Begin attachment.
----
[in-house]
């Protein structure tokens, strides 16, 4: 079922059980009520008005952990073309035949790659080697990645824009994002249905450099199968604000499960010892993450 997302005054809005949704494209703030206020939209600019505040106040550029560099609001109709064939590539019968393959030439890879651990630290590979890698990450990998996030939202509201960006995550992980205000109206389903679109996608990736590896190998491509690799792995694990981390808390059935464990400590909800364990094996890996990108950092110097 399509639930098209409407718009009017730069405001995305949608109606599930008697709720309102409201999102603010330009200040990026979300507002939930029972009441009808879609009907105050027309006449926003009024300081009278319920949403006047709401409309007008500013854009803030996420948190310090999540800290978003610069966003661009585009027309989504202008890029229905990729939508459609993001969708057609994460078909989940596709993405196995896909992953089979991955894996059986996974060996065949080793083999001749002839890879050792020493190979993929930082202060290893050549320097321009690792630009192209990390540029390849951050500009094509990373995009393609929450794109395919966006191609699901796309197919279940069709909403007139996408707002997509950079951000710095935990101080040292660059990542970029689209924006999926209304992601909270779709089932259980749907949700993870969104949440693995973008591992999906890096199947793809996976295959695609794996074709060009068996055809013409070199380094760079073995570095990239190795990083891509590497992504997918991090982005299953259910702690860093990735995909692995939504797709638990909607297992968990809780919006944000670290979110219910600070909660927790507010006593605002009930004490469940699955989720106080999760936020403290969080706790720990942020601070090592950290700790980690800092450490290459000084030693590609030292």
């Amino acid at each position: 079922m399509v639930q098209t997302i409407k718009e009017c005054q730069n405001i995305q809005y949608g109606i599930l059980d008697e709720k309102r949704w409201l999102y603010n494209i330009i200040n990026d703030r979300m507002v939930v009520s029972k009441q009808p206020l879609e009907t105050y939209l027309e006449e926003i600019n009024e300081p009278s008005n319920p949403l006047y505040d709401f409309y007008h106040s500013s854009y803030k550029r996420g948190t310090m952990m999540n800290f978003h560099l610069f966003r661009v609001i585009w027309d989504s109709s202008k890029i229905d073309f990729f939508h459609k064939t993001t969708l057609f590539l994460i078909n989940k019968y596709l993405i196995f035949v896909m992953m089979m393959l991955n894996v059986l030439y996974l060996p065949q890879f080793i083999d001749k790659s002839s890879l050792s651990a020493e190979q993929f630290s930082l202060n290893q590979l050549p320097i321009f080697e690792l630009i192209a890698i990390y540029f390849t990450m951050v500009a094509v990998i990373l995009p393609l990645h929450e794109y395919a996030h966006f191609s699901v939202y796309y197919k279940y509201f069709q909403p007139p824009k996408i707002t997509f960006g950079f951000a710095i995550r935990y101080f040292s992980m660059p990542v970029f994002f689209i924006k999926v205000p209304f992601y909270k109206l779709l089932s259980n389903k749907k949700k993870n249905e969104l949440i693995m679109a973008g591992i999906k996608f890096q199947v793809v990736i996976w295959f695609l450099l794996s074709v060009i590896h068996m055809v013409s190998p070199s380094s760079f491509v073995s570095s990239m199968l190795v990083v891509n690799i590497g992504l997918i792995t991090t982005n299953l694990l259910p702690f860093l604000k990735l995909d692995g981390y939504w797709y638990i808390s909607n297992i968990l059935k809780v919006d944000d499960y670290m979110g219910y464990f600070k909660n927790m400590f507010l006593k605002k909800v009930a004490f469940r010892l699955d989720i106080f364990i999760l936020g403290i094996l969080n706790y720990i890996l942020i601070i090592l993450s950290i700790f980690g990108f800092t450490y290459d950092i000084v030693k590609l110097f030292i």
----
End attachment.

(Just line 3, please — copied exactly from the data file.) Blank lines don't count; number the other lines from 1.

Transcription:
């Amino acid at each position: 079922m399509v639930q098209t997302i409407k718009e009017c005054q730069n405001i995305q809005y949608g109606i599930l059980d008697e709720k309102r949704w409201l999102y603010n494209i330009i200040n990026d703030r979300m507002v939930v009520s029972k009441q009808p206020l879609e009907t105050y939209l027309e006449e926003i600019n009024e300081p009278s008005n319920p949403l006047y505040d709401f409309y007008h106040s500013s854009y803030k550029r996420g948190t310090m952990m999540n800290f978003h560099l610069f966003r661009v609001i585009w027309d989504s109709s202008k890029i229905d073309f990729f939508h459609k064939t993001t969708l057609f590539l994460i078909n989940k019968y596709l993405i196995f035949v896909m992953m089979m393959l991955n894996v059986l030439y996974l060996p065949q890879f080793i083999d001749k790659s002839s890879l050792s651990a020493e190979q993929f630290s930082l202060n290893q590979l050549p320097i321009f080697e690792l630009i192209a890698i990390y540029f390849t990450m951050v500009a094509v990998i990373l995009p393609l990645h929450e794109y395919a996030h966006f191609s699901v939202y796309y197919k279940y509201f069709q909403p007139p824009k996408i707002t997509f960006g950079f951000a710095i995550r935990y101080f040292s992980m660059p990542v970029f994002f689209i924006k999926v205000p209304f992601y909270k109206l779709l089932s259980n389903k749907k949700k993870n249905e969104l949440i693995m679109a973008g591992i999906k996608f890096q199947v793809v990736i996976w295959f695609l450099l794996s074709v060009i590896h068996m055809v013409s190998p070199s380094s760079f491509v073995s570095s990239m199968l190795v990083v891509n690799i590497g992504l997918i792995t991090t982005n299953l694990l259910p702690f860093l604000k990735l995909d692995g981390y939504w797709y638990i808390s909607n297992i968990l059935k809780v919006d944000d499960y670290m979110g219910y464990f600070k909660n927790m400590f507010l006593k605002k909800v009930a004490f469940r010892l699955d989720i106080f364990i999760l936020g403290i094996l969080n706790y720990i890996l942020i601070i090592l993450s950290i700790f980690g990108f800092t450490y290459d950092i000084v030693k590609l110097f030292i």